Stalled economy, stalled thinking about the economy.

The deficit reduction measures don't seem to have cut the deficit. The plan to curb public debt will massively increase it. And the growth strategy has produced no growth.

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Is the economy running on empty, or just stalling?
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Douglas Carswell MP
On 17 October 2011 08:49

The deficit reduction measures don't seem to have cut the deficit. The plan to curb public debt will massively increase it. And the growth strategy has produced no growth.

The money certainly ran out under the former Labour government. But the current administration's response also seems to involve printing more of the stuff - and hoping something turns up.

Simply carrying on with what Alistair Darling started is not enough. What ought a Conservative administration do to turn the flagging economy round? Here are my thoughts;

1. Live within the tax base: failure to do this landed us in this mess. For too long government has worked out what it wants to spend then set taxes and borrowing to enable it to do so. A Conservative government ought to do it the other way round.

2. Simpler taxes: once you start living within the tax base, you start to see taxes as a means of raising revenue, rather than a tool for engineering various outcomes. That allows you to actually simplify taxes - not just make speeches about doing so. Flat taxes, not fat taxes.

3. Turn off the debt tap: for all the talk about austerity, the government continues to rack up enormous debts - particularly the off-balance-sheet PFI kind. When it comes to PFI, we haven't even turned off the tap. We need to do so.

4. Stop printing money: all that extra QE money sitting inert on the balance sheets of the banks will seep out. And it will mean even more inflation. Stop it now. Likewise, how are low interest rates helping the recovery? Perhaps after a while low rates simply encourage more debt - and too little saving.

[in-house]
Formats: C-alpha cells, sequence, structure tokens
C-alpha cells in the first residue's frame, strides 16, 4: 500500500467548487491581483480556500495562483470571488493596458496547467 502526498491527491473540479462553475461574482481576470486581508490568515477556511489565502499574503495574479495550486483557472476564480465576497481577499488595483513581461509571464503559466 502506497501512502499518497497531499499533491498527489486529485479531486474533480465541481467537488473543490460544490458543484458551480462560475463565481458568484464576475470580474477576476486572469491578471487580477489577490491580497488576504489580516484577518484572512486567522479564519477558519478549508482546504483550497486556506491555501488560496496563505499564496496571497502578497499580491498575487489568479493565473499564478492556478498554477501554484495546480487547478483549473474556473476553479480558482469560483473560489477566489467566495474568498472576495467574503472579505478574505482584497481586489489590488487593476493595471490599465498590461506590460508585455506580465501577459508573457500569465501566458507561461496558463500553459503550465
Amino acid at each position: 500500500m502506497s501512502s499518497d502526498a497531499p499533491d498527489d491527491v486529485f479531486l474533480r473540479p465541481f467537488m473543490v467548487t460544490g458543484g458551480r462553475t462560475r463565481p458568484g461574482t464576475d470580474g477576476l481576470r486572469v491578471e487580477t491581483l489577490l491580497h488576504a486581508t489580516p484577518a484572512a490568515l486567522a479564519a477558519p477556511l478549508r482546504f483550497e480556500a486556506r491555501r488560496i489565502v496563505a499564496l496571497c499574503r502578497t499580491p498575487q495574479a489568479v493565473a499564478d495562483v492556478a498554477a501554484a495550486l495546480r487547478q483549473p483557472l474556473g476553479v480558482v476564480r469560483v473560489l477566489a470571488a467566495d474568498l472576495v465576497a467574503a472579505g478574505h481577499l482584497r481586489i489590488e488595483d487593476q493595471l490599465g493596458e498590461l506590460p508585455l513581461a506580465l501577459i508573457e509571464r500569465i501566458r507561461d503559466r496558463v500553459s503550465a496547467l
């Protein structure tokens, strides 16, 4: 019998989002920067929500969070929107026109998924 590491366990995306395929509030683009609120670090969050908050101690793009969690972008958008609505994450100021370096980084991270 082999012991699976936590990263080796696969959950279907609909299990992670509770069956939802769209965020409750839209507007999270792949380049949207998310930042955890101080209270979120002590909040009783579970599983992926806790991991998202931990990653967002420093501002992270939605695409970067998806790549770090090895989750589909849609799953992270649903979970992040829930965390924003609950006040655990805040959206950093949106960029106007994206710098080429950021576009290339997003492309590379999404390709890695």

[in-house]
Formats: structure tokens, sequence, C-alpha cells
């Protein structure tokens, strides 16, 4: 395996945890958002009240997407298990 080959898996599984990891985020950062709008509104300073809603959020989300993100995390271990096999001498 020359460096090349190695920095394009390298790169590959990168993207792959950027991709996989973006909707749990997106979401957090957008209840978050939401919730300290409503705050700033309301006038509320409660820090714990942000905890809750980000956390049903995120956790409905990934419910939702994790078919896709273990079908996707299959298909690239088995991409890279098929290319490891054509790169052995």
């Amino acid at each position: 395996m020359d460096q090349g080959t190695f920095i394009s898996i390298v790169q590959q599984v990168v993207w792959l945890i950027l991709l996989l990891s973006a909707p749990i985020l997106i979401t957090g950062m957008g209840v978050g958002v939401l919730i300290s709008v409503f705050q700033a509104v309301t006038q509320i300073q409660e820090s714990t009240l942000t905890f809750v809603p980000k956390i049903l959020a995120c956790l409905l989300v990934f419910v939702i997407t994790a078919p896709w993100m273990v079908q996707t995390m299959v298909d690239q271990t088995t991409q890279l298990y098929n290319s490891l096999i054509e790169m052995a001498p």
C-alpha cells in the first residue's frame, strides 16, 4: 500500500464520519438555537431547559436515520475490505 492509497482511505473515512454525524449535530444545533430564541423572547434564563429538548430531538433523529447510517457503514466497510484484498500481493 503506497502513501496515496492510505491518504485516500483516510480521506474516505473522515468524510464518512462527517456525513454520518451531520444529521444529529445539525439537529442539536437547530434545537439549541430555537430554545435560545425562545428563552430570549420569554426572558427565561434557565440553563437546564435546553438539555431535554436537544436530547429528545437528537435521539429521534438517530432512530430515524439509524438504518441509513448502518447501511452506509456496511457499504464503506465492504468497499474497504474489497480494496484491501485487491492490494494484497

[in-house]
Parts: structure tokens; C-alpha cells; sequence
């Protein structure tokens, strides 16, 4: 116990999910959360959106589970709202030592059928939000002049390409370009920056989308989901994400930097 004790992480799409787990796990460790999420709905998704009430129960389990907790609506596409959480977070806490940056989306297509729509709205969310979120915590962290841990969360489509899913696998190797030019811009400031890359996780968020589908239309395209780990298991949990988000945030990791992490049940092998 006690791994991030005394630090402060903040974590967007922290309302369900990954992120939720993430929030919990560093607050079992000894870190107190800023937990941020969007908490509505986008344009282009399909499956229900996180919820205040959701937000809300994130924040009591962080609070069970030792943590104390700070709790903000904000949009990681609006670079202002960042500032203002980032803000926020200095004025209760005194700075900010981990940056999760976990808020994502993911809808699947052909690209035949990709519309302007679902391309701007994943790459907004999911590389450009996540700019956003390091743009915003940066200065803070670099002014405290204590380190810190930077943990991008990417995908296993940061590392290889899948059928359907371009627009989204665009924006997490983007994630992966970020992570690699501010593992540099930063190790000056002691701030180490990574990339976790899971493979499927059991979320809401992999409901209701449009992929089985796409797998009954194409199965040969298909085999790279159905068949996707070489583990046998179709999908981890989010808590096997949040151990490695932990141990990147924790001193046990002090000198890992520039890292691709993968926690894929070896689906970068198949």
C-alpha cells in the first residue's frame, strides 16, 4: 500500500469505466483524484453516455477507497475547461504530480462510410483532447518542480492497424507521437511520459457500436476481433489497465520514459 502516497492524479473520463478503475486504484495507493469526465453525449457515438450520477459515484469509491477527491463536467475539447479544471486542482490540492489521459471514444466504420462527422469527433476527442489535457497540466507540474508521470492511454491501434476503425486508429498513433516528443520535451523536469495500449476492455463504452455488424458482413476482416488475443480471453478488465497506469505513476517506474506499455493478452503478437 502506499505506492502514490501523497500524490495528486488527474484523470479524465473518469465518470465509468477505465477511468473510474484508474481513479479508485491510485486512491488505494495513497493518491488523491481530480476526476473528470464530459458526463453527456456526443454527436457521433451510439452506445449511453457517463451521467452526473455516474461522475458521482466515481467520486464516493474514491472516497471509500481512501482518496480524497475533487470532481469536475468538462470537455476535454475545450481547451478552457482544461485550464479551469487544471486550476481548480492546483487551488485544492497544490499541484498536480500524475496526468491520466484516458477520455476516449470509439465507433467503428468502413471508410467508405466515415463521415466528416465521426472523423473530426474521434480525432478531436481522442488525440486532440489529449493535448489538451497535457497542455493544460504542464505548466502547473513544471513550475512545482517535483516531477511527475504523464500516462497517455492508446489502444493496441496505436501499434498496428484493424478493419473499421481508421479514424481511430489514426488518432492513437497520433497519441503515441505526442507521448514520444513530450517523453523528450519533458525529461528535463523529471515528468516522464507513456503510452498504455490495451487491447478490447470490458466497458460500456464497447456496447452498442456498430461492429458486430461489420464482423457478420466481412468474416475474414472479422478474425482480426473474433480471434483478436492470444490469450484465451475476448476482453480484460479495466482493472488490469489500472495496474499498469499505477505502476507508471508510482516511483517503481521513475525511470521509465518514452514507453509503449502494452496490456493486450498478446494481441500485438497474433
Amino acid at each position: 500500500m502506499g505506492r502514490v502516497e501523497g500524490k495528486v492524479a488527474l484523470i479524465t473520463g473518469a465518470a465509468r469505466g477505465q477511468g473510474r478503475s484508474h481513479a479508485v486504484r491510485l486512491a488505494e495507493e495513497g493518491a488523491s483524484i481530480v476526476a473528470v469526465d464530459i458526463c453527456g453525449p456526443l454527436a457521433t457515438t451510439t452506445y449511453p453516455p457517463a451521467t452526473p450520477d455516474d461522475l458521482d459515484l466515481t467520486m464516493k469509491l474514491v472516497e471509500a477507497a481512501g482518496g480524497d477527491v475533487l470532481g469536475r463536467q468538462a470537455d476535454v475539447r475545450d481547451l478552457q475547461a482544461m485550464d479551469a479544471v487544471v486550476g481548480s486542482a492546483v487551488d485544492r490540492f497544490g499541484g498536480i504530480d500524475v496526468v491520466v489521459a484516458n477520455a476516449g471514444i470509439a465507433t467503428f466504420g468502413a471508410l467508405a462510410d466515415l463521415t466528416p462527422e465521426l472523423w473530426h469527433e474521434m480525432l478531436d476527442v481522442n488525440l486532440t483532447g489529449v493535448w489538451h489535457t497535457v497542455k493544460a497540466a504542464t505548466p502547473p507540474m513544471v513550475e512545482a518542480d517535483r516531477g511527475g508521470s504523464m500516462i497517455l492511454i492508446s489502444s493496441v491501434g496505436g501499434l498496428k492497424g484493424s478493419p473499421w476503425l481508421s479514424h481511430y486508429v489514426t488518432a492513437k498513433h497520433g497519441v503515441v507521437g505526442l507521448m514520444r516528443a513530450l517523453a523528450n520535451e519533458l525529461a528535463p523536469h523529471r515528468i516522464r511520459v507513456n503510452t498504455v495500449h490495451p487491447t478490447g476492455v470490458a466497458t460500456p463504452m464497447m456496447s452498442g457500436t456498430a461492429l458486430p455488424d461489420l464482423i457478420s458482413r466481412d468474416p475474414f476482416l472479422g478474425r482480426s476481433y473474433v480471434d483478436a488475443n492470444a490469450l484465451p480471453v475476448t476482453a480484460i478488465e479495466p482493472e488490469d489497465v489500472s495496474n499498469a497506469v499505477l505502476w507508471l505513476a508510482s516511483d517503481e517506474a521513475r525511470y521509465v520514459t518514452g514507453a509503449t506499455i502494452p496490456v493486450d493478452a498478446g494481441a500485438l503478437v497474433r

5. Let zombie banks die: not every financial crisis can be fixed by politics. Ministers can't legislate to change the laws of maths such that 2 + 2 = 5. We need to allow badly run banks to go bust. Ditto the Eurozone. No more bailouts.

6. Quit the Keynesian thinking: if you think raising demand makes the economy grow, you won't want to turn off the debt taps. You'll also be wary of Ed Balls attacking you for not spending even more.

But increasing demand does not make the economy grow. It is a growing economy that makes demand increase. How to achieve that?

7. Get government out the way: neither the industrial revolution, nor China's economic take off were planned. Indeed, these great surges in human productivity came about because government stopped getting in the way.

We don't need more SW1 talk about "regulation impact assessment" and "cutting red tape". Instead make it a general principle that wealth creators should no longer need the permission of officials to create wealth.

Much of the Mandarinate thinking in the Treasury and the Bank of England may, I fear, turn out to have all the credibility of a Greek bond. It is time for a new Conservative approach on the economy.

Douglas Carswell is the Conservative Member of Parliament for Clacton. His articles are cross-posted on The Commentator with permission. Follow him on Twitter @DouglasCarswell.

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